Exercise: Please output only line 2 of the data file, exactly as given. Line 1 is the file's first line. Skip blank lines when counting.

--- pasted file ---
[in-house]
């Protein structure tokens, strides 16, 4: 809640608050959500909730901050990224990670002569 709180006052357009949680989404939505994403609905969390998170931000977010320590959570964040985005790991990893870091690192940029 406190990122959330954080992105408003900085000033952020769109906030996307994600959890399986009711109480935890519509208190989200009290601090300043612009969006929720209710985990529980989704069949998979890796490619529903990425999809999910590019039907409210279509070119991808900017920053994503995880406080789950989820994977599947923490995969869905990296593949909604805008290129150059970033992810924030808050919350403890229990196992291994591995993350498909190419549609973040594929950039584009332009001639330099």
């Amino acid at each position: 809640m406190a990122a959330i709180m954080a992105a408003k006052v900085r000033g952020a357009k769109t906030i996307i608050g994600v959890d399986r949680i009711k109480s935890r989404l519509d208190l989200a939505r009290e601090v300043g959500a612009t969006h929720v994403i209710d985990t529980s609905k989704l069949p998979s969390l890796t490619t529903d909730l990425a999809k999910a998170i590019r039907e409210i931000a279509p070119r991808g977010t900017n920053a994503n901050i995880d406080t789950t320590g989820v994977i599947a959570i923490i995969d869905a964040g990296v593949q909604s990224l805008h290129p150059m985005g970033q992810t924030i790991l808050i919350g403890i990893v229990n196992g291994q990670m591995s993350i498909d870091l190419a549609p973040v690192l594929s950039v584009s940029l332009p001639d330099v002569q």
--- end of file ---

């Protein structure tokens, strides 16, 4: 809640608050959500909730901050990224990670002569 709180006052357009949680989404939505994403609905969390998170931000977010320590959570964040985005790991990893870091690192940029 406190990122959330954080992105408003900085000033952020769109906030996307994600959890399986009711109480935890519509208190989200009290601090300043612009969006929720209710985990529980989704069949998979890796490619529903990425999809999910590019039907409210279509070119991808900017920053994503995880406080789950989820994977599947923490995969869905990296593949909604805008290129150059970033992810924030808050919350403890229990196992291994591995993350498909190419549609973040594929950039584009332009001639330099």